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The towns in Malaga, which lay witness to the Moorish resistance against the Christian forces during the Middle Ages' Reconquista period, all have a storied past. But the residents of Alora and their sturdy castle have a more impressive story to tell.
Alora's history dates way back to the prehistoric times, as evidenced by remains found in some caves in Malaga.
When the Phoenicians came, they built a castle at the top of their village to fortify their defenses against possible invaders. Upon the arrival of the Romans, the castle was expanded and a municipium, which is the second-highest class of Roman cities, named %u2018Iluritanum' was built around it. An inscription bearing that name, which was dated at 79 BC, can still be seen today.
True enough, the Christians had a difficult time penetrating these walls for centuries during the Reconquista. The Reconquista refers to that lengthy period (about 800 years) wherein Chrisitan kingdoms in the Iberian Peninsula tried and eventually succeeded in driving the Moors out of Iberian lands.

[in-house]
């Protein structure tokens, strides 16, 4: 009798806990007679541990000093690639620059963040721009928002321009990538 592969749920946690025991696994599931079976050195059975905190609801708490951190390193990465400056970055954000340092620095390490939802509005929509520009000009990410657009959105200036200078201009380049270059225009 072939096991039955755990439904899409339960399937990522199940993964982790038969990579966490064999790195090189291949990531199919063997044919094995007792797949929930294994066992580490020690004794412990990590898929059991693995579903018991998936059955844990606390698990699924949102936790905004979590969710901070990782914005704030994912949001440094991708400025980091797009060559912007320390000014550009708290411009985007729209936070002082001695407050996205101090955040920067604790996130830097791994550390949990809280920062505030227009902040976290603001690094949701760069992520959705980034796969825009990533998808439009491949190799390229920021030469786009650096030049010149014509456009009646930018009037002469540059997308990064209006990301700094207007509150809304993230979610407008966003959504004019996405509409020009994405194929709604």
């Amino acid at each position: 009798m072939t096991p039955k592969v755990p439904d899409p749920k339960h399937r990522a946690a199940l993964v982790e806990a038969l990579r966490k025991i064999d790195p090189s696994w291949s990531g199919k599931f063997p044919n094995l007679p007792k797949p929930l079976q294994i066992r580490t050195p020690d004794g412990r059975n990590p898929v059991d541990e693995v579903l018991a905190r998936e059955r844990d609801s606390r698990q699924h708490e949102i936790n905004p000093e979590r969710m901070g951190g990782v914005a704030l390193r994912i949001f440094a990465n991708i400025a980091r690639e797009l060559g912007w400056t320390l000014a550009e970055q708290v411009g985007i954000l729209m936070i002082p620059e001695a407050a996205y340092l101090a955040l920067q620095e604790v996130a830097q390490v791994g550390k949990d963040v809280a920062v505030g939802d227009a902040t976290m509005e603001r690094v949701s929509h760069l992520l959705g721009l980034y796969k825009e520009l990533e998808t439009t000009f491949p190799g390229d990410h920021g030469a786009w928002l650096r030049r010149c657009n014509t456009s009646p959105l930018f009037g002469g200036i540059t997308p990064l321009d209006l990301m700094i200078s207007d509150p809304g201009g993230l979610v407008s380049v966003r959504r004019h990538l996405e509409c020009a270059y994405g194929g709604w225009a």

In other parts of Malaga, many villages occupied by the Moors (even those having fortresses themselves) were easily captured and their castles burned down. But there were a few towns where resistance was really tough. Alora was one of them.
Raid upon raid, Christian forces continued to fail. It wasn't until 1484, after nine days of intensive battle, that the walls of the Alora castle finally gave way. Today, what's left of the Moorish resistance is the decorative steel door and the mirador.
As was common practice during those times, wherein Muslim structures were demolished and Christian ones erected in their stead, one of Malaga's most impressive architectures, the Nuestra Señora De La Encarnacion Church, was built on top of the town's mosque. It took practically a century (1600 to 1699) for the entire edifice to be completed.
Today, visitors are still awed by the majestic architecture of the church. These two, the castle and the church, are so much intertwined with Alora history, that your visit here wouldn't be enough if you didn't spend some time inside their walls.
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